P.S. This will be the last, possibly the second to last post on the blog for a week or two before the unveiling of the Eight Pound Ops' super secret project.

Monday, June 6, 2011

EPIC STORY TIME: The Angriest Barrel You've Ever Seen (or Heard)

The Cannoniser

       I'm starting a new series of posts today, a sort of story time entertainment kind of entry for the blog. Every once in a while, we have exceptional experiences when playing on the field, and also have some epic failures. As a referee, I get to watch even more of these stories unfold before me since when I'm not assisting players it's my job to observe while being right in the middle of the action. Regular readers have probably also noticed that I like to add a little story, or personal history to every review I do as build up to how I ended up with a particular product. Here's story number one, I hope you like it.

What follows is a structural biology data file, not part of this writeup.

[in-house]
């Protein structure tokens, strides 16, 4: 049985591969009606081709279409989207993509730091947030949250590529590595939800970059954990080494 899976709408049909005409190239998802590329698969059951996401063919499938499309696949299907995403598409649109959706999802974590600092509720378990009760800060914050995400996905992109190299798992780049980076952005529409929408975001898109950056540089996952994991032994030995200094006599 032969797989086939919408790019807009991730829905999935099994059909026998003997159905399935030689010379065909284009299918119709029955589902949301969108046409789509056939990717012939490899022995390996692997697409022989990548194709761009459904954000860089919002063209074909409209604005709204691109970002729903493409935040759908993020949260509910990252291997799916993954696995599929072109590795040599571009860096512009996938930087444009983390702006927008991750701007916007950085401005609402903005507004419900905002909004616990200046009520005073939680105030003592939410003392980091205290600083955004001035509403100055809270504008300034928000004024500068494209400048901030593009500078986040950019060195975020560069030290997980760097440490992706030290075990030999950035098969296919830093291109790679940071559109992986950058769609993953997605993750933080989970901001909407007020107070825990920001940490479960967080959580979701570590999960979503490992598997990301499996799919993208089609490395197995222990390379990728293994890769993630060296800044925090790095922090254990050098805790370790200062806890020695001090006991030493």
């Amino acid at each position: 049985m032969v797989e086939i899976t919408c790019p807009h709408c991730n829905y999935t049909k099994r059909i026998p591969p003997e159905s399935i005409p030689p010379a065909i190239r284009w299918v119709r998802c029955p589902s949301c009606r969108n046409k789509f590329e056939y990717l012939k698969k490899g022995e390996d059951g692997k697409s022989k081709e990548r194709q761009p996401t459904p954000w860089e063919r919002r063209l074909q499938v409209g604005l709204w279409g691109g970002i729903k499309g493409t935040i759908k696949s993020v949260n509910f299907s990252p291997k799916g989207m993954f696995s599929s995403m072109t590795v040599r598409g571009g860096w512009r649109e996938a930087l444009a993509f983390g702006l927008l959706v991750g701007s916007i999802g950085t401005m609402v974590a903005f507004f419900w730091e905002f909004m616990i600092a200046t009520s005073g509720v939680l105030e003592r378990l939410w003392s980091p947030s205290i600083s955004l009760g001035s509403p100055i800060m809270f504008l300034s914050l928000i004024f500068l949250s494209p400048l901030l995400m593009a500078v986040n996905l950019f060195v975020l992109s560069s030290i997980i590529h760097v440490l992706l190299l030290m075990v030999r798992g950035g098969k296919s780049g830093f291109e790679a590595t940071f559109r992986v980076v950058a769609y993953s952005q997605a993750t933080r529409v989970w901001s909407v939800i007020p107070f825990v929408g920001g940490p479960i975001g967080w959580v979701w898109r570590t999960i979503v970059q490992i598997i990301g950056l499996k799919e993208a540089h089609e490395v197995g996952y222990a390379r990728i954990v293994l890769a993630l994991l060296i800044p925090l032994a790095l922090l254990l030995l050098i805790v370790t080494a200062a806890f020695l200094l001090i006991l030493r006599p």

Earlier this year, around January I believe it was, a team mate was asking for a barrel suggestion. At the time he was looking at several options from Tippmann such as the somewhat expensive Sniper and Straight Line barrels, as well as the Marksman barrel from Milsig. The summer previous a friend had pulled out a FLASC (Frozen Land And Sniper Creek) barrel kit which had me piqued my curiosity due to it's double threading, modular design, long backs for sizing as well as a price tag that greatly undermined anything from Freak or Tech T. What 129 Canadian dollars could get you from FLASC was amazing so after doing my research and drooling over their kits myself, I suggested to the team mate that he purchase a control bore kit from them as a solution to his barrel woes. After all, why not spend a little more than you would on the other options and get a kit? The full meal deal so to speak.